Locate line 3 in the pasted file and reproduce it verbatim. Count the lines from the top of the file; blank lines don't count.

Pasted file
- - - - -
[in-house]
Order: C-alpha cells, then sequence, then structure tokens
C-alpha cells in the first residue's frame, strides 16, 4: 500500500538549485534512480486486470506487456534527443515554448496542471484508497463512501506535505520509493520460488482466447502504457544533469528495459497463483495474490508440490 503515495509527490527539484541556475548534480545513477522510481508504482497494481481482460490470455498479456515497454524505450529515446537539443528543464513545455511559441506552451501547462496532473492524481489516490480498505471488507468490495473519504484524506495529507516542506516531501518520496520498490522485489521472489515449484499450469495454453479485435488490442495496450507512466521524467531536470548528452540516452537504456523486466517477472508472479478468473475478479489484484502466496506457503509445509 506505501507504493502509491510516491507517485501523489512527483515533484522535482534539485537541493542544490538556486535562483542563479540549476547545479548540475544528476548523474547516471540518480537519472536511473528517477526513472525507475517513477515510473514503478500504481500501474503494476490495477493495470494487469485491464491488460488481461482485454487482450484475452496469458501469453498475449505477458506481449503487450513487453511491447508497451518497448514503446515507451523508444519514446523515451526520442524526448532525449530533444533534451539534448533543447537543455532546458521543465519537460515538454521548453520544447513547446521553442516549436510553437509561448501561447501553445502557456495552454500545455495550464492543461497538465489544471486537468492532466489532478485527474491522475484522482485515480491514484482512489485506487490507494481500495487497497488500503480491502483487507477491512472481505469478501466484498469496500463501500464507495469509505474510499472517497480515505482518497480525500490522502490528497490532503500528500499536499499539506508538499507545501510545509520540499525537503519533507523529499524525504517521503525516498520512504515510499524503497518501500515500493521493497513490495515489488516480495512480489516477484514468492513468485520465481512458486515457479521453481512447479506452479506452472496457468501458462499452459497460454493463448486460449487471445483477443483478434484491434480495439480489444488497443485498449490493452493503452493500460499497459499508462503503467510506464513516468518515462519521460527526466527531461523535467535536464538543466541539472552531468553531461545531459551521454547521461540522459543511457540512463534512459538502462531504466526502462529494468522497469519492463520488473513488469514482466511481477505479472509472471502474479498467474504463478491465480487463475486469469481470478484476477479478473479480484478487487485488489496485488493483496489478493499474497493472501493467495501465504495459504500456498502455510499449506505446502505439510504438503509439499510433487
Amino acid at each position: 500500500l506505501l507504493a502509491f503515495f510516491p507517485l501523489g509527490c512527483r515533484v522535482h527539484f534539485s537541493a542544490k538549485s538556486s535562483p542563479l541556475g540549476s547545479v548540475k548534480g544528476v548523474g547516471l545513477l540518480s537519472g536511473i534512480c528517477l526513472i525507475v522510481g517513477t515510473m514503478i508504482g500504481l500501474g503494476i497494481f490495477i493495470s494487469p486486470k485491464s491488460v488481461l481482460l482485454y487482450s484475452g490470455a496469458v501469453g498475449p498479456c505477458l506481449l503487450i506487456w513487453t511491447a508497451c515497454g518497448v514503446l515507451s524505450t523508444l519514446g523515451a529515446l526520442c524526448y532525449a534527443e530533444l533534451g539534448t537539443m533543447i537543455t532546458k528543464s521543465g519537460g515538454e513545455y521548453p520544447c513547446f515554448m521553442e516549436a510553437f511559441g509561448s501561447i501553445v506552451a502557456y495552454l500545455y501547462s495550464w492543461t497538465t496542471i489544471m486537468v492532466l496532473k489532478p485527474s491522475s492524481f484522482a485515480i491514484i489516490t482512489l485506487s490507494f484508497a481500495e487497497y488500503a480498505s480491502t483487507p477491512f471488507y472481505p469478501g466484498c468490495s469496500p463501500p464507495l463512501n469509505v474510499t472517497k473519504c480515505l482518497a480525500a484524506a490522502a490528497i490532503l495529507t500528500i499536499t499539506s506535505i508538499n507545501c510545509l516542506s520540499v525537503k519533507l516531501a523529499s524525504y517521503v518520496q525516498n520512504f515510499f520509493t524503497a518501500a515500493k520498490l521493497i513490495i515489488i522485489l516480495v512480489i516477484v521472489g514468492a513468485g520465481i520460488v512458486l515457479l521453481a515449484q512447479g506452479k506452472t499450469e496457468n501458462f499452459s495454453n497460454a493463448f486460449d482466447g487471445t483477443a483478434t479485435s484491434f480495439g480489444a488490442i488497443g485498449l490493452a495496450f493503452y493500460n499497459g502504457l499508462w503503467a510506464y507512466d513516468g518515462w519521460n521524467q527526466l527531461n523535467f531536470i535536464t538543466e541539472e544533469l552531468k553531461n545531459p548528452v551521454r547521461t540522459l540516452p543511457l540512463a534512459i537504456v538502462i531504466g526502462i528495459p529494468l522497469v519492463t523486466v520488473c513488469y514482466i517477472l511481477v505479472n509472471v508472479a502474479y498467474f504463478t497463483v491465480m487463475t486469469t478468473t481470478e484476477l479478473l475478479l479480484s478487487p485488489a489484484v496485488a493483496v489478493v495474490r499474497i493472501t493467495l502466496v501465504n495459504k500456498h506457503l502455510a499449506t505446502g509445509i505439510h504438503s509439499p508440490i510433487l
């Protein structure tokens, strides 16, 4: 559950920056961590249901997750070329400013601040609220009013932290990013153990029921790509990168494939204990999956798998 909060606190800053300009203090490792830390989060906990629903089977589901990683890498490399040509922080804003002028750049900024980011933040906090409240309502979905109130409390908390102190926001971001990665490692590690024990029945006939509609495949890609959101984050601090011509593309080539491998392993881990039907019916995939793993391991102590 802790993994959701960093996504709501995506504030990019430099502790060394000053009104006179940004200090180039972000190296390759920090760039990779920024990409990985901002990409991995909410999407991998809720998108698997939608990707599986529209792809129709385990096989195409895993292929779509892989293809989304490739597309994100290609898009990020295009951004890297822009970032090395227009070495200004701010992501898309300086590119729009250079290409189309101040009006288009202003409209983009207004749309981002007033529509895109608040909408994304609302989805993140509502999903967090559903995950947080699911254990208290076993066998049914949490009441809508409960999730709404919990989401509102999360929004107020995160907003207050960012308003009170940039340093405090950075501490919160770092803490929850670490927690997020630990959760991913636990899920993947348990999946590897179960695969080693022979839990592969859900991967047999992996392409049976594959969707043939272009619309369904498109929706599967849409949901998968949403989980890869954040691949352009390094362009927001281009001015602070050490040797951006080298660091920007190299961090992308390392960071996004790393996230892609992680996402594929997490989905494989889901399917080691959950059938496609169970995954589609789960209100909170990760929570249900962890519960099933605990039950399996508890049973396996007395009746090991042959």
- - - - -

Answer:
C-alpha cells in the first residue's frame, strides 16, 4: 500500500538549485534512480486486470506487456534527443515554448496542471484508497463512501506535505520509493520460488482466447502504457544533469528495459497463483495474490508440490 503515495509527490527539484541556475548534480545513477522510481508504482497494481481482460490470455498479456515497454524505450529515446537539443528543464513545455511559441506552451501547462496532473492524481489516490480498505471488507468490495473519504484524506495529507516542506516531501518520496520498490522485489521472489515449484499450469495454453479485435488490442495496450507512466521524467531536470548528452540516452537504456523486466517477472508472479478468473475478479489484484502466496506457503509445509 506505501507504493502509491510516491507517485501523489512527483515533484522535482534539485537541493542544490538556486535562483542563479540549476547545479548540475544528476548523474547516471540518480537519472536511473528517477526513472525507475517513477515510473514503478500504481500501474503494476490495477493495470494487469485491464491488460488481461482485454487482450484475452496469458501469453498475449505477458506481449503487450513487453511491447508497451518497448514503446515507451523508444519514446523515451526520442524526448532525449530533444533534451539534448533543447537543455532546458521543465519537460515538454521548453520544447513547446521553442516549436510553437509561448501561447501553445502557456495552454500545455495550464492543461497538465489544471486537468492532466489532478485527474491522475484522482485515480491514484482512489485506487490507494481500495487497497488500503480491502483487507477491512472481505469478501466484498469496500463501500464507495469509505474510499472517497480515505482518497480525500490522502490528497490532503500528500499536499499539506508538499507545501510545509520540499525537503519533507523529499524525504517521503525516498520512504515510499524503497518501500515500493521493497513490495515489488516480495512480489516477484514468492513468485520465481512458486515457479521453481512447479506452479506452472496457468501458462499452459497460454493463448486460449487471445483477443483478434484491434480495439480489444488497443485498449490493452493503452493500460499497459499508462503503467510506464513516468518515462519521460527526466527531461523535467535536464538543466541539472552531468553531461545531459551521454547521461540522459543511457540512463534512459538502462531504466526502462529494468522497469519492463520488473513488469514482466511481477505479472509472471502474479498467474504463478491465480487463475486469469481470478484476477479478473479480484478487487485488489496485488493483496489478493499474497493472501493467495501465504495459504500456498502455510499449506505446502505439510504438503509439499510433487